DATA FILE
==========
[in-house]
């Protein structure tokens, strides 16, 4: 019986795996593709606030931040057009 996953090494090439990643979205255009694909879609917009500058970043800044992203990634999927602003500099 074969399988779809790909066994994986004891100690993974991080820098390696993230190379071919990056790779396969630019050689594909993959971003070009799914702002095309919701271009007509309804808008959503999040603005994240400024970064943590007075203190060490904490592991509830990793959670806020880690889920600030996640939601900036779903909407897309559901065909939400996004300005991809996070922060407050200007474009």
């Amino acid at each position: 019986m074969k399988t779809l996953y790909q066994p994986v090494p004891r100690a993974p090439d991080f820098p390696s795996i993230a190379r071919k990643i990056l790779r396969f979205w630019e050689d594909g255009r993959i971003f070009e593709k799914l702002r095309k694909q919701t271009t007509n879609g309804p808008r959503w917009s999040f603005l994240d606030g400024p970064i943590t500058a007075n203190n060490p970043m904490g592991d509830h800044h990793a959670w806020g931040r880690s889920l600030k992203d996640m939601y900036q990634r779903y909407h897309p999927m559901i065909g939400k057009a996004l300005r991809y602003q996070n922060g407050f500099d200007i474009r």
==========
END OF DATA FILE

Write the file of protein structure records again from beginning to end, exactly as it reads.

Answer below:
[in-house]
């Protein structure tokens, strides 16, 4: 019986795996593709606030931040057009 996953090494090439990643979205255009694909879609917009500058970043800044992203990634999927602003500099 074969399988779809790909066994994986004891100690993974991080820098390696993230190379071919990056790779396969630019050689594909993959971003070009799914702002095309919701271009007509309804808008959503999040603005994240400024970064943590007075203190060490904490592991509830990793959670806020880690889920600030996640939601900036779903909407897309559901065909939400996004300005991809996070922060407050200007474009």
């Amino acid at each position: 019986m074969k399988t779809l996953y790909q066994p994986v090494p004891r100690a993974p090439d991080f820098p390696s795996i993230a190379r071919k990643i990056l790779r396969f979205w630019e050689d594909g255009r993959i971003f070009e593709k799914l702002r095309k694909q919701t271009t007509n879609g309804p808008r959503w917009s999040f603005l994240d606030g400024p970064i943590t500058a007075n203190n060490p970043m904490g592991d509830h800044h990793a959670w806020g931040r880690s889920l600030k992203d996640m939601y900036q990634r779903y909407h897309p999927m559901i065909g939400k057009a996004l300005r991809y602003q996070n922060g407050f500099d200007i474009r």